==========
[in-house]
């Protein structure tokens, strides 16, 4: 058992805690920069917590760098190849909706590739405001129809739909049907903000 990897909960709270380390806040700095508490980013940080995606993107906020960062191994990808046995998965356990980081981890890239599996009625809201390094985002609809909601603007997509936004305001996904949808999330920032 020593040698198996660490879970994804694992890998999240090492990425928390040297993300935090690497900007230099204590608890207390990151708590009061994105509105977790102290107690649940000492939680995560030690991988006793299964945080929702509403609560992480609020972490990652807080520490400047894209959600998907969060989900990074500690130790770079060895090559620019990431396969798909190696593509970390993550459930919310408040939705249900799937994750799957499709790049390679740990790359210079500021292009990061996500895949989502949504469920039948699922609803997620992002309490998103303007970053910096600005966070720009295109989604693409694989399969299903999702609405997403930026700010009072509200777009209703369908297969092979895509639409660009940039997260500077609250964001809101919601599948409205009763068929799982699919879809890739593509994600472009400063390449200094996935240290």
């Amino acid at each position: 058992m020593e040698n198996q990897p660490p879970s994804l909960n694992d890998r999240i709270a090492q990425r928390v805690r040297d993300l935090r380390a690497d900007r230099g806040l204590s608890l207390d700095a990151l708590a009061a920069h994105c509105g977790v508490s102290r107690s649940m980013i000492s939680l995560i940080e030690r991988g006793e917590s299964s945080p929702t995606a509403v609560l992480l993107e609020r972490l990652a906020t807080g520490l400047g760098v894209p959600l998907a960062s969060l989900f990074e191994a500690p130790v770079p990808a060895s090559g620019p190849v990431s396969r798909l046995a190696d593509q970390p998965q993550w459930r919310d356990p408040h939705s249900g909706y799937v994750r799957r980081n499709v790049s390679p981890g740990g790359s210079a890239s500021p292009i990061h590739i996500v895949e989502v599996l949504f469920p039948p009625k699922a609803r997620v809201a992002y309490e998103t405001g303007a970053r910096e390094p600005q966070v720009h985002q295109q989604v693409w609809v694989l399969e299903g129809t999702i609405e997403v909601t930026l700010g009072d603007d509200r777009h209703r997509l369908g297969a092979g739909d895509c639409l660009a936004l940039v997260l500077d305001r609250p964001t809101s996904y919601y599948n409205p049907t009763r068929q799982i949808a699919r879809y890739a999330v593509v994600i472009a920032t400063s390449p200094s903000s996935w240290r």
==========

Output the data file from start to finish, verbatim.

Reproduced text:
[in-house]
């Protein structure tokens, strides 16, 4: 058992805690920069917590760098190849909706590739405001129809739909049907903000 990897909960709270380390806040700095508490980013940080995606993107906020960062191994990808046995998965356990980081981890890239599996009625809201390094985002609809909601603007997509936004305001996904949808999330920032 020593040698198996660490879970994804694992890998999240090492990425928390040297993300935090690497900007230099204590608890207390990151708590009061994105509105977790102290107690649940000492939680995560030690991988006793299964945080929702509403609560992480609020972490990652807080520490400047894209959600998907969060989900990074500690130790770079060895090559620019990431396969798909190696593509970390993550459930919310408040939705249900799937994750799957499709790049390679740990790359210079500021292009990061996500895949989502949504469920039948699922609803997620992002309490998103303007970053910096600005966070720009295109989604693409694989399969299903999702609405997403930026700010009072509200777009209703369908297969092979895509639409660009940039997260500077609250964001809101919601599948409205009763068929799982699919879809890739593509994600472009400063390449200094996935240290």
């Amino acid at each position: 058992m020593e040698n198996q990897p660490p879970s994804l909960n694992d890998r999240i709270a090492q990425r928390v805690r040297d993300l935090r380390a690497d900007r230099g806040l204590s608890l207390d700095a990151l708590a009061a920069h994105c509105g977790v508490s102290r107690s649940m980013i000492s939680l995560i940080e030690r991988g006793e917590s299964s945080p929702t995606a509403v609560l992480l993107e609020r972490l990652a906020t807080g520490l400047g760098v894209p959600l998907a960062s969060l989900f990074e191994a500690p130790v770079p990808a060895s090559g620019p190849v990431s396969r798909l046995a190696d593509q970390p998965q993550w459930r919310d356990p408040h939705s249900g909706y799937v994750r799957r980081n499709v790049s390679p981890g740990g790359s210079a890239s500021p292009i990061h590739i996500v895949e989502v599996l949504f469920p039948p009625k699922a609803r997620v809201a992002y309490e998103t405001g303007a970053r910096e390094p600005q966070v720009h985002q295109q989604v693409w609809v694989l399969e299903g129809t999702i609405e997403v909601t930026l700010g009072d603007d509200r777009h209703r997509l369908g297969a092979g739909d895509c639409l660009a936004l940039v997260l500077d305001r609250p964001t809101s996904y919601y599948n409205p049907t009763r068929q799982i949808a699919r879809y890739a999330v593509v994600i472009a920032t400063s390449p200094s903000s996935w240290r």